F O R E W O R D By William C. Rogers Staff Officer Transportation Research Board NCFRP Report 29: Making Trucks Count: Innovative Strategies for Obtaining Compre- hensive Truck Activity Data develops and assesses strategies for obtaining comprehensive trucking activity data for making more informed public policy decisions at the national and regional levels. The report focuses on improving existing approaches rather than creat- ing completely new ones, with a goal of yielding meaningful results in 5 to 7 years. Three approaches were developed in detail: (1) using GPS traces to understand trucking activities, (2) a re-conceptualized Vehicle Inventory and Use Survey (VIUS), and (3) agent-based models for freight transportation. Implementing the Moving Ahead for Progress in the 21st Century Act (MAP-21) will require the application of performance measures and performance management for which better freight data will be critical. Although such planning and data must be multimodal, documenting trucking activity will be most important because trucks move about 70% of total tonnage and value shipped in the United States. Effective policy making will require information to answer such questions as how much freight is moved by trucks, what types of freight are moved by trucks, and how much road traffic is generated by the movement of freight. However, no public dataset with current comprehensive, longitudinal statistics on highway-truck freight activity exists. Under NCFRP Project 39, RAND Corporation was asked to (1) briefly describe the state of the practice in the United States and other countries for obtaining and reporting truck activity data used for public policy decisions at the national and regional levels; (2) describe reliability and gaps in data availability in the United States, discuss data issues and limita- tions, and illustrate how improved data could be used to better inform public policy deci- sions; (3) investigate, develop, and assess strategies to obtain comprehensive trucking activ- ity data; and (4) describe in detail how recommended strategies could be implemented in practice, including a thorough discussion of specific mechanisms required to collect the data as well as barriers and opportunities to successful implementation of the strategies.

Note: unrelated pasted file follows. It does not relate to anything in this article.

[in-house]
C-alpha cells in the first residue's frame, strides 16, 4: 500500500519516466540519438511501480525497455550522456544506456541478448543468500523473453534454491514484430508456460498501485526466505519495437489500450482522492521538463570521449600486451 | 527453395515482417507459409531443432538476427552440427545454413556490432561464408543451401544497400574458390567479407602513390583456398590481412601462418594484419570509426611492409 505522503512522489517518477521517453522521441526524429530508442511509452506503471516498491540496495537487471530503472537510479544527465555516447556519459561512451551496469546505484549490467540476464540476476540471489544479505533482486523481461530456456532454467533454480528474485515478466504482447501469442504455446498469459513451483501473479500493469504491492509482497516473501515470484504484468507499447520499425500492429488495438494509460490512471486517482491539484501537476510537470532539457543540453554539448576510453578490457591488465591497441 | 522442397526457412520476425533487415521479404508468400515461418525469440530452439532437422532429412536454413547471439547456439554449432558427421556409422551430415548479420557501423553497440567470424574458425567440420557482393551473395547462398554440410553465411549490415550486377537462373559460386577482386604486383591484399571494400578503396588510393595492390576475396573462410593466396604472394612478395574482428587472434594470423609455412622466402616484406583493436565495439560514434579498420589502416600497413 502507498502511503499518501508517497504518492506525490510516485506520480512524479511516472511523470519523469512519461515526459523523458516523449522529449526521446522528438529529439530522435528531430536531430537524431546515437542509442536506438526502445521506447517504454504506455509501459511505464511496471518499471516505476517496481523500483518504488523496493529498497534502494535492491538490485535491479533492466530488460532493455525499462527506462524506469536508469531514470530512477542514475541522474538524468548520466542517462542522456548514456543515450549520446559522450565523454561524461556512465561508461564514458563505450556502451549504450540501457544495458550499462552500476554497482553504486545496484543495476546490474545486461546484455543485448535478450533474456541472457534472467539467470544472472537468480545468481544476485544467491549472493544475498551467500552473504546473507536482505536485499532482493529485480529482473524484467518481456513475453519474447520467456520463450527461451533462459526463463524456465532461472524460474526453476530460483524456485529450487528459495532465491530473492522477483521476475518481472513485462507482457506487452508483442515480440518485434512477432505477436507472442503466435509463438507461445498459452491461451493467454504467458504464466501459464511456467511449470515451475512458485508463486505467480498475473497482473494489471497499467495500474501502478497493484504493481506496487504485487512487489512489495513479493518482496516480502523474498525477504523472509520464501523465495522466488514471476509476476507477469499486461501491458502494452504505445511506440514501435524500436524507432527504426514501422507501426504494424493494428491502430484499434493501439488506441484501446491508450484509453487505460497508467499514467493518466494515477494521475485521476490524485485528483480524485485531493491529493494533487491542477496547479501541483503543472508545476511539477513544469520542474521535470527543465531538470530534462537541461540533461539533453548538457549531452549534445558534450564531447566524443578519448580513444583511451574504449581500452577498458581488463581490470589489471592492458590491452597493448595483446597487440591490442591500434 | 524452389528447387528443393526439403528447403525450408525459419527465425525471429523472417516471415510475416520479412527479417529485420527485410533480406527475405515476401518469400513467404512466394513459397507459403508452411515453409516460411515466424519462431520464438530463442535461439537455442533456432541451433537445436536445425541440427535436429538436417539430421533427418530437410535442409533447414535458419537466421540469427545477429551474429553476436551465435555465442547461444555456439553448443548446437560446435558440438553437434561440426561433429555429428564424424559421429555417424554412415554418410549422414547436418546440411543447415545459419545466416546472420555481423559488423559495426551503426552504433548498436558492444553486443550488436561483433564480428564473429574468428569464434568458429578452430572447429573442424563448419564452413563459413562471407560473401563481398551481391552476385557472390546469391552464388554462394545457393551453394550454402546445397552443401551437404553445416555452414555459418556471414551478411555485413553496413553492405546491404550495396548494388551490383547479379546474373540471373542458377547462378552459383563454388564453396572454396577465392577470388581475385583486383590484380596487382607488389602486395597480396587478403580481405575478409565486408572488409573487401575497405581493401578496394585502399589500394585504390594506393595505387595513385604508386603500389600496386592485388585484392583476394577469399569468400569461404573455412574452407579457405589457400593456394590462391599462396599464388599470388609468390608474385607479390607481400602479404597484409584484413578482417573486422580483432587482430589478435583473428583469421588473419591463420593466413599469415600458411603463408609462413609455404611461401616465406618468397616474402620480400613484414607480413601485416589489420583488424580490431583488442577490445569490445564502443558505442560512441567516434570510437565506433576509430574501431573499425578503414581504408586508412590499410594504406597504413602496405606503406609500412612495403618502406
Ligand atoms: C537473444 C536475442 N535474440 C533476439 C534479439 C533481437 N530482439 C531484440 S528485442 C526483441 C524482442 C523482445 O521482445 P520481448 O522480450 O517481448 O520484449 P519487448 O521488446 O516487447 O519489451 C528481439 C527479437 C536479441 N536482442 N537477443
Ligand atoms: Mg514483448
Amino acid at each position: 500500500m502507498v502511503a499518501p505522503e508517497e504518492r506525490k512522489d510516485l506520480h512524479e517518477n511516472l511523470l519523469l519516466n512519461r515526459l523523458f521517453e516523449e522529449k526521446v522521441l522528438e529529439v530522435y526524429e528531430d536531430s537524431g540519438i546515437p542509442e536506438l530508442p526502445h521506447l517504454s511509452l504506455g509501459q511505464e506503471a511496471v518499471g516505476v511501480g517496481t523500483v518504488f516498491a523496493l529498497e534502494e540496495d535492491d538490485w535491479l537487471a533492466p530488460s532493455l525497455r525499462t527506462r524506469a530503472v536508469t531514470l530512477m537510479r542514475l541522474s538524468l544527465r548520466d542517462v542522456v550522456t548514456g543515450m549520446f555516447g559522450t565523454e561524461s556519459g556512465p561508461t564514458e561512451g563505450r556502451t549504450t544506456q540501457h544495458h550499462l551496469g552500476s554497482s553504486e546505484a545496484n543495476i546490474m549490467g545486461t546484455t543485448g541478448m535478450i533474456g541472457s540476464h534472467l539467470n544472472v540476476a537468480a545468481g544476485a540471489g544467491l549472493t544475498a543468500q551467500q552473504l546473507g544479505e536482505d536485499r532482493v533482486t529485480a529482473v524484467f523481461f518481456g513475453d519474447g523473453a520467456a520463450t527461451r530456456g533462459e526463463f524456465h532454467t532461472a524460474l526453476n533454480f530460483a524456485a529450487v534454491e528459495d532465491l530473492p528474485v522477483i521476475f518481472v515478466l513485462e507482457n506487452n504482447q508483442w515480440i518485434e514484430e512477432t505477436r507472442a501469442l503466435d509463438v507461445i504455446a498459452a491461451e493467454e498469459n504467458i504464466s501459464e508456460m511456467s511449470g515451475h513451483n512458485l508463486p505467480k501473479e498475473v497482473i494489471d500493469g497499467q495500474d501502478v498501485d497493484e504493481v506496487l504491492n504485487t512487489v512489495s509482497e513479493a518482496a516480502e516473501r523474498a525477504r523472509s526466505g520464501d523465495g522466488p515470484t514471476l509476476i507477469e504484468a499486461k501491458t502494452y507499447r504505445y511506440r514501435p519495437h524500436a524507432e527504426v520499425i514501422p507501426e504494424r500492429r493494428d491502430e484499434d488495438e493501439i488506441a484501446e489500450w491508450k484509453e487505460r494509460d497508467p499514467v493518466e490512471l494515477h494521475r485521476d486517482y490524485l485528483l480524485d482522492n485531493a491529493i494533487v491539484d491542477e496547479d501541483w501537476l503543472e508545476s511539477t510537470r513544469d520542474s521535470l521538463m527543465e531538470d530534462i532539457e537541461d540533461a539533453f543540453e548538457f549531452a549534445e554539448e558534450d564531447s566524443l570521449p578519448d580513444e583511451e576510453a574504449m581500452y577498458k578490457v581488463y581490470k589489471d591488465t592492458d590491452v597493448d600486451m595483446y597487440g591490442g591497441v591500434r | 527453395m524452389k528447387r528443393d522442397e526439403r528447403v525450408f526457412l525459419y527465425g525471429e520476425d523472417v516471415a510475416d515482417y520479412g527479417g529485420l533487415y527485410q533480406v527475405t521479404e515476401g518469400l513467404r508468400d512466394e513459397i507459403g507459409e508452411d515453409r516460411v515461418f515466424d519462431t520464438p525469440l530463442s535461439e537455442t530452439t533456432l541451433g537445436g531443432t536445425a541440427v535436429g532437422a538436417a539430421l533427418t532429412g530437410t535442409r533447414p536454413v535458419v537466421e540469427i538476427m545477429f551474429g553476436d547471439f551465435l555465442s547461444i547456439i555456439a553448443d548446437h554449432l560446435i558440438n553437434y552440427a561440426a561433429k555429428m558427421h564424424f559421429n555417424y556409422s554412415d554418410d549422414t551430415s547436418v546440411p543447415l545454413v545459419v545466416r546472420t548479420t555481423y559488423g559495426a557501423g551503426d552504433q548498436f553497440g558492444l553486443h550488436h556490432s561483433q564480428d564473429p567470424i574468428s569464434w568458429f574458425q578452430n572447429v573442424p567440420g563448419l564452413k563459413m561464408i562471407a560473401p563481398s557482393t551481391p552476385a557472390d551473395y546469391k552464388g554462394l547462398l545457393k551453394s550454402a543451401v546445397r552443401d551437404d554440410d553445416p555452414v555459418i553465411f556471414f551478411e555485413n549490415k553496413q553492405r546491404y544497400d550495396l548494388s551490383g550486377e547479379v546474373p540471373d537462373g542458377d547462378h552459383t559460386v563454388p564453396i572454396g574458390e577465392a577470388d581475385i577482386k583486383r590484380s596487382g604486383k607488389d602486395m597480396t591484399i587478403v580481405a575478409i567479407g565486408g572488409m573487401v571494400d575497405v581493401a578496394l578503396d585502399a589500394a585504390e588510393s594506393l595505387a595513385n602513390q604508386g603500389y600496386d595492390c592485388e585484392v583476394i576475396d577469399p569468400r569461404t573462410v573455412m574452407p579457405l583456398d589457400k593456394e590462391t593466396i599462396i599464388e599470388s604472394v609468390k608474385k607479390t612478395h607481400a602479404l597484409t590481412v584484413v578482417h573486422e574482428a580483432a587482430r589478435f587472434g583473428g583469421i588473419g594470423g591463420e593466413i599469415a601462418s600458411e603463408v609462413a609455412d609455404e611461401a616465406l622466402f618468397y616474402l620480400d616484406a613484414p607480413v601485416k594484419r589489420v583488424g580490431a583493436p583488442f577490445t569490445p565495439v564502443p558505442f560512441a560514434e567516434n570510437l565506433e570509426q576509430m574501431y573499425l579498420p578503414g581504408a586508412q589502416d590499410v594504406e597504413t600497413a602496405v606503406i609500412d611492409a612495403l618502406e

C O N T E N T S Note: Many of the photographs, figures, and tables in this report have been converted from color to grayscale for printing. The electronic version of the report (posted on the Web at www.trb.org) retains the color versions. 1 Summary 4 Chapter 1 Introduction 5 1.1 Data Coverage Issues 6 1.2 Industry Coverage Issues 9 Chapter 2 Assessment of Primary Data Sources for Truck-Activity Data 9 2.1 U.S. Census Bureau Data 10 2.2 Amalgamated Datasets 11 2.3 Roadway Operations Data Sources 12 2.4 Vehicle-Based Operations Data 12 2.5 Administrative Data Sources 18 Chapter 3 Feasibility Review of Innovative Strategies 19 3.1 Expanded Commodity Flow Survey 21 3.2 Expansion of the Trucking and Warehousing Survey 23 3.3 New VIUS-Like Survey 25 3.4 New Industry-Based Supply-Chain Survey 27 3.5 Operations Data Analysis Platform 28 3.6 National Freight GPS Framework 30 3.7 Data from License Plate Recognition (LPR) Systems 32 3.8 Analysis of the MCMIS for Use as Sampling Frame 33 3.9 Analysis of the R.L. Polk Data 34 3.10 Agent-Based Modeling to Identify Truck Movements on Network 37 Chapter 4 Detailed Implementation Strategies 37 4.1 Using GPS Traces to Understand Trucking Activities 43 4.2 A New VIUS-Like Survey 48 4.3 Agent-Based Models for Freight Transportation 53 Chapter 5 Conclusions and Future Research Needs 53 5.1 Innovative Approaches 54 5.2 Additional Research Needs 54 5.3 Future Visions 56 References 58 Appendix A Statistical Compilations 65 Appendix B Primary Data Sources